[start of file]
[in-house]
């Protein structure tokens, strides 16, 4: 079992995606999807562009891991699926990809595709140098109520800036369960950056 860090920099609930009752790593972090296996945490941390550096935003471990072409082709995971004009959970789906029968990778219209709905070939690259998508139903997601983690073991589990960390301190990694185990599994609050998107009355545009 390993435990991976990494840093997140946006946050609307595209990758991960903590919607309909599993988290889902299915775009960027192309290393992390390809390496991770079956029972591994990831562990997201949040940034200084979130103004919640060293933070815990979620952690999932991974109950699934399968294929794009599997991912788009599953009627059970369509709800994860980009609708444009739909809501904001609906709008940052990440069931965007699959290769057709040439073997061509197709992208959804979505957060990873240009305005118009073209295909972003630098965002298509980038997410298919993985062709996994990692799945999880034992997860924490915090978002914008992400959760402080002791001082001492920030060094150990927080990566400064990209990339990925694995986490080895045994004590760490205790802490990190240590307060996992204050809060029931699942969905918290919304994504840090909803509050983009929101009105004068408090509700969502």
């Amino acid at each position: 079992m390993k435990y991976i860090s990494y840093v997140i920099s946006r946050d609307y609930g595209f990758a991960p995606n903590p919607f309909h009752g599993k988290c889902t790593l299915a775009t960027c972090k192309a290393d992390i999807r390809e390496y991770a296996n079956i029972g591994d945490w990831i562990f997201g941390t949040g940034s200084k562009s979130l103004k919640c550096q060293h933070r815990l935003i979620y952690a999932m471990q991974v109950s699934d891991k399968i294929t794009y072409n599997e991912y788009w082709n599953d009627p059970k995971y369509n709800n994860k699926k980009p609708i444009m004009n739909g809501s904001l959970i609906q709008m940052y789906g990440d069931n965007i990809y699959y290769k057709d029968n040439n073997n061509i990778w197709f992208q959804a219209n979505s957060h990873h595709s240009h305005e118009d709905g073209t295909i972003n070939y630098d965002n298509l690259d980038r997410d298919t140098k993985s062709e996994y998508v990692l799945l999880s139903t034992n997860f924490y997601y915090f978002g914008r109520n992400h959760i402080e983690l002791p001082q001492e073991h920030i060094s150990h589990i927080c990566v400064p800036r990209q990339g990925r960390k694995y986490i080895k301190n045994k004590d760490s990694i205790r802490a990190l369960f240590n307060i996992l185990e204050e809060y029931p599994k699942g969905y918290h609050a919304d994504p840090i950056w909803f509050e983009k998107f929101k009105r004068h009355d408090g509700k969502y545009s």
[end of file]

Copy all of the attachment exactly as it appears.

[in-house]
């Protein structure tokens, strides 16, 4: 079992995606999807562009891991699926990809595709140098109520800036369960950056 860090920099609930009752790593972090296996945490941390550096935003471990072409082709995971004009959970789906029968990778219209709905070939690259998508139903997601983690073991589990960390301190990694185990599994609050998107009355545009 390993435990991976990494840093997140946006946050609307595209990758991960903590919607309909599993988290889902299915775009960027192309290393992390390809390496991770079956029972591994990831562990997201949040940034200084979130103004919640060293933070815990979620952690999932991974109950699934399968294929794009599997991912788009599953009627059970369509709800994860980009609708444009739909809501904001609906709008940052990440069931965007699959290769057709040439073997061509197709992208959804979505957060990873240009305005118009073209295909972003630098965002298509980038997410298919993985062709996994990692799945999880034992997860924490915090978002914008992400959760402080002791001082001492920030060094150990927080990566400064990209990339990925694995986490080895045994004590760490205790802490990190240590307060996992204050809060029931699942969905918290919304994504840090909803509050983009929101009105004068408090509700969502």
């Amino acid at each position: 079992m390993k435990y991976i860090s990494y840093v997140i920099s946006r946050d609307y609930g595209f990758a991960p995606n903590p919607f309909h009752g599993k988290c889902t790593l299915a775009t960027c972090k192309a290393d992390i999807r390809e390496y991770a296996n079956i029972g591994d945490w990831i562990f997201g941390t949040g940034s200084k562009s979130l103004k919640c550096q060293h933070r815990l935003i979620y952690a999932m471990q991974v109950s699934d891991k399968i294929t794009y072409n599997e991912y788009w082709n599953d009627p059970k995971y369509n709800n994860k699926k980009p609708i444009m004009n739909g809501s904001l959970i609906q709008m940052y789906g990440d069931n965007i990809y699959y290769k057709d029968n040439n073997n061509i990778w197709f992208q959804a219209n979505s957060h990873h595709s240009h305005e118009d709905g073209t295909i972003n070939y630098d965002n298509l690259d980038r997410d298919t140098k993985s062709e996994y998508v990692l799945l999880s139903t034992n997860f924490y997601y915090f978002g914008r109520n992400h959760i402080e983690l002791p001082q001492e073991h920030i060094s150990h589990i927080c990566v400064p800036r990209q990339g990925r960390k694995y986490i080895k301190n045994k004590d760490s990694i205790r802490a990190l369960f240590n307060i996992l185990e204050e809060y029931p599994k699942g969905y918290h609050a919304d994504p840090i950056w909803f509050e983009k998107f929101k009105r004068h009355d408090g509700k969502y545009s």